So, I want to tell you about the lad who was helping me out cutting a hedge down in my garden. We had a conversation. I told him that I had leukaemia.
And as he ran down my drive he shouted back, “CAN I CATCH IT?”
The problem is, people just don’t get us. The trouble is that it’s not just about taking meds anymore.
My feeling is that with CML being a treatable disease (or controllable), our needs are very different to many other cancers. I don’t believe that the health sector really understands us. Not because they are uncaring, but because we have moved so fast and so far forward.
When our treatment goes well, our wellbeing needs to be looked after and managed. There is a psychological impact of having a cancer diagnosis. Some people manage this better than others. But, this is an invisible problem for us. As we start to treat other blood cancers in a similar way, these are issues that need addressing more and more. It’s why I constantly bang on about personalised treatment. A personalised approach does provide the best outcomes and the best quality of life. I’m sure we can all agree that this is the aim.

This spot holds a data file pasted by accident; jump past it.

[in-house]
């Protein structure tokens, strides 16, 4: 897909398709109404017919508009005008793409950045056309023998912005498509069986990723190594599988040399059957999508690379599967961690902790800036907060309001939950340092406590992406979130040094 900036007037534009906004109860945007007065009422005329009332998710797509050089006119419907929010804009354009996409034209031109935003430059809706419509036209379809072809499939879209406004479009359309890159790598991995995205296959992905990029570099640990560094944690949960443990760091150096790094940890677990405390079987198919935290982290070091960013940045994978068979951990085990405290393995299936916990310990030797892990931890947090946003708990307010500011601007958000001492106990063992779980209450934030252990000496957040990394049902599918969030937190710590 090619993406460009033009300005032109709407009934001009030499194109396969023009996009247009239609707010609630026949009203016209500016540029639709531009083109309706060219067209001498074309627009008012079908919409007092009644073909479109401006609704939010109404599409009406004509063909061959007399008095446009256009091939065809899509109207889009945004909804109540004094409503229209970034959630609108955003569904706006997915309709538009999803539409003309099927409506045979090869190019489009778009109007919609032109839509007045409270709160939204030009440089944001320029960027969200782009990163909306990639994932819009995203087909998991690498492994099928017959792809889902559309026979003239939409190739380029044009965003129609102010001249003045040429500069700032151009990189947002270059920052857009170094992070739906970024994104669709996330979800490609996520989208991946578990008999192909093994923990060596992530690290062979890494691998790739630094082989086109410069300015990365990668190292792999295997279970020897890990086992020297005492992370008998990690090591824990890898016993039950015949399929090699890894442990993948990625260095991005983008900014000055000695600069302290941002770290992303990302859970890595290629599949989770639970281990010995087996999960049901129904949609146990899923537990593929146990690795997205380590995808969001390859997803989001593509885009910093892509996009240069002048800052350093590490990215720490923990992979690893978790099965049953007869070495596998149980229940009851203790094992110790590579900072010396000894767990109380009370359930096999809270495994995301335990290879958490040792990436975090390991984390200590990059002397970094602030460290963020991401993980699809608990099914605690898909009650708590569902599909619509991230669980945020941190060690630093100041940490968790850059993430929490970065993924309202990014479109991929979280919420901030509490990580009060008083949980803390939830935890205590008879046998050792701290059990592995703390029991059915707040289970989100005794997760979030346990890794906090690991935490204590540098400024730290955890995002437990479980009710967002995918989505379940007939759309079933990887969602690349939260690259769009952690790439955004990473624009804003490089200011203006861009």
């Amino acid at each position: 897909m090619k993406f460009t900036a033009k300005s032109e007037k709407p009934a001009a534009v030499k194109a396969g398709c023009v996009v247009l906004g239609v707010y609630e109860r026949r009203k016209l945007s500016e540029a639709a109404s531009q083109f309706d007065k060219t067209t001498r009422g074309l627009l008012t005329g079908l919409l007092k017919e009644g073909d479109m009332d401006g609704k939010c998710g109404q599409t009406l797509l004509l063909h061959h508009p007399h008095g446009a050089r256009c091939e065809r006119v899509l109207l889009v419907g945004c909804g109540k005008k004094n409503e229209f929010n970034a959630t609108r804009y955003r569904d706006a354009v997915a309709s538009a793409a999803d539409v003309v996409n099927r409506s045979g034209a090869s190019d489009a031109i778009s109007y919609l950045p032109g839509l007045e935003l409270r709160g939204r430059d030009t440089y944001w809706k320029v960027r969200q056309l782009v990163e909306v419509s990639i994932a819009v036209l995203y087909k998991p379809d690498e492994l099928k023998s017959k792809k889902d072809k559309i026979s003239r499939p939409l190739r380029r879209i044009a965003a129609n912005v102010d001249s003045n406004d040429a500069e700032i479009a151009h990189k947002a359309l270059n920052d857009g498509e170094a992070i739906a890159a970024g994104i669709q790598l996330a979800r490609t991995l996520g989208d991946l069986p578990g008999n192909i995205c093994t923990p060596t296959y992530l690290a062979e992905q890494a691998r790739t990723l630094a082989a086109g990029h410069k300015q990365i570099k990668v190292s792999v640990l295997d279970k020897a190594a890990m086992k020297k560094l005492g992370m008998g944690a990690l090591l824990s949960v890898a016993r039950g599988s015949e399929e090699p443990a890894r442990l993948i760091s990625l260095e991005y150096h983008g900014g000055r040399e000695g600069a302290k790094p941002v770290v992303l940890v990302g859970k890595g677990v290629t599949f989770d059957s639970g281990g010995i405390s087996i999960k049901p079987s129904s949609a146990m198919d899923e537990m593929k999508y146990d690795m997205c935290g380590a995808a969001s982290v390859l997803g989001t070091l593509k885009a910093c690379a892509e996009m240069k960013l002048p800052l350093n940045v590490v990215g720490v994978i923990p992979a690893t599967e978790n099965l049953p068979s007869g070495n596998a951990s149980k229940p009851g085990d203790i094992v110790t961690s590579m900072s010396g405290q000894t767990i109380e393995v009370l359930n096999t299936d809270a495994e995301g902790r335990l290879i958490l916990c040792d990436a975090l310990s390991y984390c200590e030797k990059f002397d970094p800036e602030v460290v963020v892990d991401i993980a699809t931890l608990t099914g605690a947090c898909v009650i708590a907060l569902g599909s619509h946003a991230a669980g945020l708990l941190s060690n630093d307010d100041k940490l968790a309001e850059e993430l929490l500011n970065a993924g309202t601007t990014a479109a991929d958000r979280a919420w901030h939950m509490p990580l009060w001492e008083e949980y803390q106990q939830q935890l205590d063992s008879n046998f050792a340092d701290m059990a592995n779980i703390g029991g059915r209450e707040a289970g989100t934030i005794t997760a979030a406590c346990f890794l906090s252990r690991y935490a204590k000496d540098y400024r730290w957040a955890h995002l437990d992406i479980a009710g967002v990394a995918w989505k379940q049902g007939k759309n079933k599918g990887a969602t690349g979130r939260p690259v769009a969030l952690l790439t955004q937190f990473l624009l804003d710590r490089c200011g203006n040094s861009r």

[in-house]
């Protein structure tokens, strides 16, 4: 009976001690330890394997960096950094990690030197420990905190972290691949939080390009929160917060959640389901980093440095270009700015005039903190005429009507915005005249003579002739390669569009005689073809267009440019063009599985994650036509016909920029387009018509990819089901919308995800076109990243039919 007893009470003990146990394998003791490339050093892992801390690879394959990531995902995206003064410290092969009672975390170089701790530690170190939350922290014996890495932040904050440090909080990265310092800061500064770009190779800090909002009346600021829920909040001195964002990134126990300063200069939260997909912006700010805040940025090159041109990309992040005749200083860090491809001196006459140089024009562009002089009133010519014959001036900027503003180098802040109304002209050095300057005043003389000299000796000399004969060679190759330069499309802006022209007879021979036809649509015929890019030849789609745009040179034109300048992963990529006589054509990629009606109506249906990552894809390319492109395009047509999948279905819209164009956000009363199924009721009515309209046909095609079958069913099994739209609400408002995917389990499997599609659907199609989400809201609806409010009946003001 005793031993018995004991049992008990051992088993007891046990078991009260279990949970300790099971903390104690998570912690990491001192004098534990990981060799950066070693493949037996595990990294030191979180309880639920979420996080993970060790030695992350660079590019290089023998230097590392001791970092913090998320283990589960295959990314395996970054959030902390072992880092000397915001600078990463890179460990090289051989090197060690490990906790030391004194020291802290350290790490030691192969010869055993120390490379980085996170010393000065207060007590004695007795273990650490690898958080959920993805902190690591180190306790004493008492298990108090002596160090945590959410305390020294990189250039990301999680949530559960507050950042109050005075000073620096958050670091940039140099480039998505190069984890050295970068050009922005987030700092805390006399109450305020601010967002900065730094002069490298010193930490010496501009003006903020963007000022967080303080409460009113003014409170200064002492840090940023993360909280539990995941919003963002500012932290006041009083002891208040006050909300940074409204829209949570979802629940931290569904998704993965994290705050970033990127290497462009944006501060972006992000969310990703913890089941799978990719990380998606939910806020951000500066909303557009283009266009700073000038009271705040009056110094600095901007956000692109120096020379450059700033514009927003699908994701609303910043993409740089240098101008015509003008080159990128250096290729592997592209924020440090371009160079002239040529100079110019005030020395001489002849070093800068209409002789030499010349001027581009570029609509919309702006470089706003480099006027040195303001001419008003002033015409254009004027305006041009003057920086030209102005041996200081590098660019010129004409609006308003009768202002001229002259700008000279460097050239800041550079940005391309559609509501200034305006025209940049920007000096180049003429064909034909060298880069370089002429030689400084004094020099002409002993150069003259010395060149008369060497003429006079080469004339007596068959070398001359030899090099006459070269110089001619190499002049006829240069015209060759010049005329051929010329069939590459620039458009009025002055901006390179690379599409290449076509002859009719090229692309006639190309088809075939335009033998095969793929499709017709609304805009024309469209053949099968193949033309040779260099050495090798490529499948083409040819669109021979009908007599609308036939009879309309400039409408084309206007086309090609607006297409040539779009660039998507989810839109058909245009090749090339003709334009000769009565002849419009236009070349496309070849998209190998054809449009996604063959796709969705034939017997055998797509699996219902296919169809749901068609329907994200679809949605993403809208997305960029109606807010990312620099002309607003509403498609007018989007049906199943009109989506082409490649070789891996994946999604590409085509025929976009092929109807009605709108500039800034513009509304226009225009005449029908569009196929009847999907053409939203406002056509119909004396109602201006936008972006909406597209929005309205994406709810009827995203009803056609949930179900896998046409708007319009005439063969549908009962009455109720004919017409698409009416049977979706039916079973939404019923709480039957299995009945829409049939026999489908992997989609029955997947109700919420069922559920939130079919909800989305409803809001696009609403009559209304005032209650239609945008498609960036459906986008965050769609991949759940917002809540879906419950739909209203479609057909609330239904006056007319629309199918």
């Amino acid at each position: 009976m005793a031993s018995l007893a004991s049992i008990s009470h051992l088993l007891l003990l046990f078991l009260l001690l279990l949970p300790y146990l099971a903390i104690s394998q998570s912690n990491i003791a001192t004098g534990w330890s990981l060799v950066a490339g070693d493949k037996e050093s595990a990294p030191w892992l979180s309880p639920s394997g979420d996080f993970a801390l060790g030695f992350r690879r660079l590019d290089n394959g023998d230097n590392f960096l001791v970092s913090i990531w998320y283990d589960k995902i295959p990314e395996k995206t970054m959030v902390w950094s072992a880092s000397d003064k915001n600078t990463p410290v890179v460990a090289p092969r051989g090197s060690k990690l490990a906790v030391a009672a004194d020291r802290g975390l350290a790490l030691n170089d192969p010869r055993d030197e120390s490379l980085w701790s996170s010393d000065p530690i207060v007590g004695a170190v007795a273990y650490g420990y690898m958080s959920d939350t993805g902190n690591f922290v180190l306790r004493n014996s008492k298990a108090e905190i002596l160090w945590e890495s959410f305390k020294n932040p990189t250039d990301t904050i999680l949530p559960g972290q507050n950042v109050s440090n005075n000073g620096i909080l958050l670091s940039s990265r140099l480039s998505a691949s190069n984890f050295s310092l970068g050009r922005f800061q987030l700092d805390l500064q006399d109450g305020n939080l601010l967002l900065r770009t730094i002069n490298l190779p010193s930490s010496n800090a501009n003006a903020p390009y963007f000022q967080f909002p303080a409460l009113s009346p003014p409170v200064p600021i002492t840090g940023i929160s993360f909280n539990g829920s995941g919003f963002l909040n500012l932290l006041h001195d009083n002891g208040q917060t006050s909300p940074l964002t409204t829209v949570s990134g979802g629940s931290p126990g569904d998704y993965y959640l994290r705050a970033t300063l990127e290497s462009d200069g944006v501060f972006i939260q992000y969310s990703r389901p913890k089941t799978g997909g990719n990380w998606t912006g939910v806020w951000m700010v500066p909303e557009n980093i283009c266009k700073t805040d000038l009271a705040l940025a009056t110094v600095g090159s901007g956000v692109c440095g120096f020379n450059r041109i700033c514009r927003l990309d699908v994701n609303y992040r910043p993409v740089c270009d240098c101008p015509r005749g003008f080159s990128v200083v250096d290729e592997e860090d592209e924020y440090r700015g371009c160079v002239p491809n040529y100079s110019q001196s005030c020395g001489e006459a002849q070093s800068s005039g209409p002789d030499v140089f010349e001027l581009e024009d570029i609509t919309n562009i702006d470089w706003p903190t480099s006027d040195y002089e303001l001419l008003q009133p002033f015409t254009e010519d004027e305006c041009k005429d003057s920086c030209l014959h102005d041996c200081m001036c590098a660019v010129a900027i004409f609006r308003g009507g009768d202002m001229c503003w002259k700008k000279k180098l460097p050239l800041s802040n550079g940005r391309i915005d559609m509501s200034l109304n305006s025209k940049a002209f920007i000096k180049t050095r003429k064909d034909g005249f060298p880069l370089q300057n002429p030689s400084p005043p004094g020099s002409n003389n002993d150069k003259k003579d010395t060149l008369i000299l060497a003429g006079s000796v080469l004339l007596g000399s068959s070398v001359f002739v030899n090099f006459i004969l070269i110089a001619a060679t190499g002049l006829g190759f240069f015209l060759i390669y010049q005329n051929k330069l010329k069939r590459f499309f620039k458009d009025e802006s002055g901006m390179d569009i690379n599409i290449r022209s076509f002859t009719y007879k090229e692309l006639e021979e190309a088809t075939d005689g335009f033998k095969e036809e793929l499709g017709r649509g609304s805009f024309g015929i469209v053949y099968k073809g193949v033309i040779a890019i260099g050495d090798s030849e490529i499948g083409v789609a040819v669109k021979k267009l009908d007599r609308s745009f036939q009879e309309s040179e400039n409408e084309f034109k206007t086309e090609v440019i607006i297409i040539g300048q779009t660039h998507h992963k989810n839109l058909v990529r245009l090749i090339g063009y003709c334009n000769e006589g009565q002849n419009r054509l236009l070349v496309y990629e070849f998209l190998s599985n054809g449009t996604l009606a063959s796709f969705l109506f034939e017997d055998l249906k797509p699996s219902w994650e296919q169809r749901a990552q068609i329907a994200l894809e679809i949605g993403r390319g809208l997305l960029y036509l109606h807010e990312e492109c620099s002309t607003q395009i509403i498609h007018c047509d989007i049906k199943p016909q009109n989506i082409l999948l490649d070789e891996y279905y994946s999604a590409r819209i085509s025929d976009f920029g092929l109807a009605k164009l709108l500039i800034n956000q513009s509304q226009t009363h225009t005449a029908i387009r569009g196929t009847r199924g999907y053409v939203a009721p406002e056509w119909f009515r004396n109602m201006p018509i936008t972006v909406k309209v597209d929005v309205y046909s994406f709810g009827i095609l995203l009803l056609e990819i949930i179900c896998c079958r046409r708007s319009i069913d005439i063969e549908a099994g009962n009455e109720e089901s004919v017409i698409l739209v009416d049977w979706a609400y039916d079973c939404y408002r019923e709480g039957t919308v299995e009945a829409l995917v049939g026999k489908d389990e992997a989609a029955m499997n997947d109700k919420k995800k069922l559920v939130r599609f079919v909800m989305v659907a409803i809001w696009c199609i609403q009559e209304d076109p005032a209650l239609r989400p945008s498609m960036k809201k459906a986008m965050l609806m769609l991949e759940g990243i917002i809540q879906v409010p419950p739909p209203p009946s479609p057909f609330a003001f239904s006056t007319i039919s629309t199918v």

Because if we get it right, the economic impact is huge. Potentially you could have people who previously were unable to work, now able to work. 40% of them may not be receiving any treatment at all. 20% (and growing) may be taking generic drugs which are much cheaper.
We are trailblazers and I treat my disease like a superpower. It opens doors and allows me to help people, to ensure that they are represented, to provide a voice. I work everyday and am kept on my toes by an active 5-year-old.
Even though blood cancer is the fifth most common cancer, there are 250,000 people (and growing) living with it in the UK…it’s hard to define…too many types and generally nothing to cut out.